Muriel Robin is the youngest of three children of Antoine Robin and Aimée Rimbaud, who owned shoe-shops in Montbrison. She had two sisters, Nydia and Martine. In 1960, the family moved to Saint-Étienne.
When she was very young, she liked to make people laugh and dreamed of becoming a singer.
After a lacklustre school career and a love of parties, she ended up failing her Baccalaureate twice in a row. Unsure of which career to follow, she started to sell shoes in one of the family"s three shops, without being really motivated.
In 1977, aged 22, she left Saint-Étienne for Paris, taking a course in dramatic arts at Cours Florent, the entry college for the National Superior Conservatory for Dramatic Arts, in Paris. She left as Conservatory Laureate, and returned to sell shoes again in Saint-Étienne
In 1981, she joined Roger Louret, whom she’d met in Paris, in Monclar, with his theatre company, Les Baladins en Agenais.
Notable people that she met there include Elie Semoun and Annie Grégorio.
In 1983, she returned to Paris with Annie Grégorio to work at the Petit Théâtre de Bouvard., where she also met Didier Bénureau. She came up against the authoritarian methods of Philippe Bouvard, but, even so, he gave her a part in a play he had written, Double Foyer. Following that, she played in a role co-written with Didier Bénureau, Maman ou Donne-moi ton linge, je fais une machine, (Mother, or, Give me your laundry, I’ve made a machine), in 1986, in Avignon, and in 1987 in Paris, at the Théâtre de Dix heures.
The play was later shown in Monclar at the Théâtre de Poche.
She became known to the wider public, towards the end of the 1980s through a television programme called Louisiana Classe, broadcast by FR3 (which became France 3). They created her first one-woman-show together, Les majorettes se cachent pour mourir, in 1988, directed by Roger Louret.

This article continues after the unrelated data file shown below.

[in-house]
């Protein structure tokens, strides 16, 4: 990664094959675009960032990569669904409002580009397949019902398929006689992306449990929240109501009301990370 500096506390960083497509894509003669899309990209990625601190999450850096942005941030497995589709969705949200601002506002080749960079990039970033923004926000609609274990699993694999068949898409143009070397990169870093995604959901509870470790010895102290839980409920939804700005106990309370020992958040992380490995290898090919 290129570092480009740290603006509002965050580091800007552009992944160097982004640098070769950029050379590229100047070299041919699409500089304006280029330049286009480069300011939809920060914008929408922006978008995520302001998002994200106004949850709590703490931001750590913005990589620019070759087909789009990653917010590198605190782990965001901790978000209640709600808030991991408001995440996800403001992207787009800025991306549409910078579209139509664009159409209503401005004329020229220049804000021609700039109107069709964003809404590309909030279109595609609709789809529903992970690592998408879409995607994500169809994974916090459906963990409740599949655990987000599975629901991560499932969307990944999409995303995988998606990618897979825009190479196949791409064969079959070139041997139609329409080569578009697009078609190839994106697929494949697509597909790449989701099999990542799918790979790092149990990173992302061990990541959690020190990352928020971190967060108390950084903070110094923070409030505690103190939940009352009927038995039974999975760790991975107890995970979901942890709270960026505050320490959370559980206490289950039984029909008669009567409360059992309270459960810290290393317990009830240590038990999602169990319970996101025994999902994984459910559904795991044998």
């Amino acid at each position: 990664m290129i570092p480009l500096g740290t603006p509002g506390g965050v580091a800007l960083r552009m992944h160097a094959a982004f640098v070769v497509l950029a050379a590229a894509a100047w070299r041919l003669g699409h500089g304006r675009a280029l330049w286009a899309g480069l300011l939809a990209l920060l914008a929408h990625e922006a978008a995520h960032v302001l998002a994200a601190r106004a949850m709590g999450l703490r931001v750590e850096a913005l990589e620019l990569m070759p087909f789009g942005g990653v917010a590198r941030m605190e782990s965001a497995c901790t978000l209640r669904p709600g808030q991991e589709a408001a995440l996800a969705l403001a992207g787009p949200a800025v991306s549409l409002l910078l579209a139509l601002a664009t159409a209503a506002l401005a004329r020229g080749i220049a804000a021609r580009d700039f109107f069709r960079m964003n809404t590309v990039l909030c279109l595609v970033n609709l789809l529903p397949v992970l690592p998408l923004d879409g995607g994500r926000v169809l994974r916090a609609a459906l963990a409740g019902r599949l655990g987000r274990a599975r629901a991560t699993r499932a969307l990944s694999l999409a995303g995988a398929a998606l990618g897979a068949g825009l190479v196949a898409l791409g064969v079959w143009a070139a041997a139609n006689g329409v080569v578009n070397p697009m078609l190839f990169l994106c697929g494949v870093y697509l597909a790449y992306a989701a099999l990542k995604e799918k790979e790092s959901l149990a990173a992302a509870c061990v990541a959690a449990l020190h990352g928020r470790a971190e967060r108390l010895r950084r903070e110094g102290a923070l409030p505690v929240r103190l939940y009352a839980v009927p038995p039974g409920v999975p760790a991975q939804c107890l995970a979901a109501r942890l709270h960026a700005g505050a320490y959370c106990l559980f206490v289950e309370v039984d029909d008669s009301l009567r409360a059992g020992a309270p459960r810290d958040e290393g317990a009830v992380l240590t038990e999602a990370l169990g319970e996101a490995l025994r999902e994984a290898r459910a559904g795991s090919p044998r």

This programme was a success and pushed Robin into the limelight. During the 1990s, Robin appeared in numerous plays including Tout m’Enerve, Bedos-Robin a collaboration with Roger Louret, Feu la Ma Louisiana Mère, and On Purge Bébé.
She also spent some time presenting her work on radio, on Europe 1, with her programme, Tout Robin.
In 1997, she obtained her first role in cinema, replacing Valérie Lemercier in Les Couloirs du temps: Les Visiteurs 2 by Jean-Marie Poiré. The same year she wrote and directed with Pierre Palmade in the play, Ils s"aiment,(They Love Each Other) played by Pierre Palmade and Michèle Laroque, which was a notable success with the public and received a nomination for the Molière for the Best One-Manitoba-Show or Sketch Show. In May, 2000, she announced that she would finish with the genre of the one-woman-show and concentrate on her profession as a comedian, but also that year, took her first big role in cinema in the eponymous role of Marie-Lincolnshire, by Medhi Charef.
Other roles on stage and screen followed, in the following years.
Between 1992 and 2007, Muriel Robin was active in supporting concerts by the Enfoirés given for “the Restos du Cœur” created by Coluche and of which she became a sponsor until 2007. In 2001 she became equally involved with the journalist Marine Jacquemin in “Louisiana Chaine de l’Espoir” (The Chain of Hope) organised by the French Medical Institute for « L’Enfant de Kaboul » (The child of Kabul), in Afghanistan.
This hospital opened in 2005.